We had the opportunity to talk with Roman Hovorka, from The University of Cambridge, who’s working on a revolutionary medical device that can automatically improve glucose levels in people with type 1 diabetes.
An artificial pancreas is a device that measures glucose levels and responds by injecting the right amount of insulin required at any moment in a person with type 1 diabetes. This futuristic concept is actually not so far from reality: the FDA recently approved Medtronic’s MiniMed 670G, the first such automated device for type 1 diabetes. However, although it is a huge advancement, the system is still not fully automatic, which means that the user needs to control insulin delivery manually after every meal.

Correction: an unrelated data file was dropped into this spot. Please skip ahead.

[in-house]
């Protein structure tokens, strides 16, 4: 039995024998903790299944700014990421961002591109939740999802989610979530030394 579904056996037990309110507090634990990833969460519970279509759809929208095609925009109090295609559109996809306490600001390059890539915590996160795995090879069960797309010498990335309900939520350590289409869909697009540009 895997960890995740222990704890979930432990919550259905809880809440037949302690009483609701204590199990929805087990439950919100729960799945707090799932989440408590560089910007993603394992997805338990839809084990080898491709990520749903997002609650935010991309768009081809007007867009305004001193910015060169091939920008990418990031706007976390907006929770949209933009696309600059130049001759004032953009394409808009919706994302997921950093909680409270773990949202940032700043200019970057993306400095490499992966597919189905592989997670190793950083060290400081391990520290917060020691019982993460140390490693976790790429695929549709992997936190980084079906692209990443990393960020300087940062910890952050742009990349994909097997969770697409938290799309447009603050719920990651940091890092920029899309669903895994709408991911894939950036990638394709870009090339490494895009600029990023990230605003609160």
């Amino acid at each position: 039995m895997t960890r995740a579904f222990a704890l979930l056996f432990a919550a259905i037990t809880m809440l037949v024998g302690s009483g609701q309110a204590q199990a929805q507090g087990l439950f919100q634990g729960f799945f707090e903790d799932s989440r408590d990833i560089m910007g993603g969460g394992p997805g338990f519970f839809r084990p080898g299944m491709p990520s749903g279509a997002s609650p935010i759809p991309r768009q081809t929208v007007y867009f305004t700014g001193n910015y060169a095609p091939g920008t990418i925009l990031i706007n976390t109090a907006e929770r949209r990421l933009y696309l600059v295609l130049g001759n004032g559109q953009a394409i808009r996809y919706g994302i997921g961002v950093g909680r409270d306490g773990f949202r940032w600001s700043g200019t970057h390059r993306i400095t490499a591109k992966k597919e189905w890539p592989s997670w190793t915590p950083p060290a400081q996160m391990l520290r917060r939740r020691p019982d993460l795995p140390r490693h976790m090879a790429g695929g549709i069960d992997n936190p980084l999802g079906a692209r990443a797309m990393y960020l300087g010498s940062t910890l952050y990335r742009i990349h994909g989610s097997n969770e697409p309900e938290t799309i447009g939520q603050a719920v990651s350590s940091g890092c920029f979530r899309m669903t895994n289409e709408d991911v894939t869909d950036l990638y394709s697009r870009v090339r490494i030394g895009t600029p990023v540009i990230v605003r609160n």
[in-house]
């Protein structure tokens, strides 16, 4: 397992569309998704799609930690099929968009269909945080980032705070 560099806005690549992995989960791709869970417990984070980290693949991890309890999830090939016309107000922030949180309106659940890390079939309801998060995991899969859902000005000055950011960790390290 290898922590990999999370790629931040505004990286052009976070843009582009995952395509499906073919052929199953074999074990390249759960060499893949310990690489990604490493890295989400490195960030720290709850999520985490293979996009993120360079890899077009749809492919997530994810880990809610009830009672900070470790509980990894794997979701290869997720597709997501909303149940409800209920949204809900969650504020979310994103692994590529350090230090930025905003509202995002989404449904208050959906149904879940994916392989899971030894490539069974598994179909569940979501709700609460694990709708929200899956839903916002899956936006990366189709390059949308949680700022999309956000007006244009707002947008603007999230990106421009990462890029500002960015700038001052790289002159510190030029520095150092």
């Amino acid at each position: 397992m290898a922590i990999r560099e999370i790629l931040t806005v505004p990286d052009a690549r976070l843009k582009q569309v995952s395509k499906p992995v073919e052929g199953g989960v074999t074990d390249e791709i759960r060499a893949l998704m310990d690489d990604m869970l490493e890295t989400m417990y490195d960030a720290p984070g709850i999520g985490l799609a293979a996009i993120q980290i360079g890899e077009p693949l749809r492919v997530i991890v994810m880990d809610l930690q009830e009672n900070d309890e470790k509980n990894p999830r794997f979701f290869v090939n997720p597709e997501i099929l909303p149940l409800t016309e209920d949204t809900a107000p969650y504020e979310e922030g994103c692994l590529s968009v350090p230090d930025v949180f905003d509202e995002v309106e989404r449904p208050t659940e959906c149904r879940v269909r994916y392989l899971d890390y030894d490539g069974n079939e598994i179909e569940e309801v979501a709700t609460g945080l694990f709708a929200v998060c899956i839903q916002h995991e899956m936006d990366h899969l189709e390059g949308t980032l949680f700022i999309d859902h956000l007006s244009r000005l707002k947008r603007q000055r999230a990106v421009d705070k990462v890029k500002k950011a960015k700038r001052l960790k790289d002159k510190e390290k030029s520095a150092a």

Roman Hovorka, from The University of Cambridge, is already working on a better version: his research focuses on developing an algorithm that can predict glucose levels in any situation. In a chat with us, he explained this cutting-edge technology.
How do you build a fully automated artificial pancreas?
It can be easily be built from parts already available on the market: a subcutaneous sensor that measures blood glucose every 1-5 min and an insulin pump that delivers the desired amount of the hormone at the right time.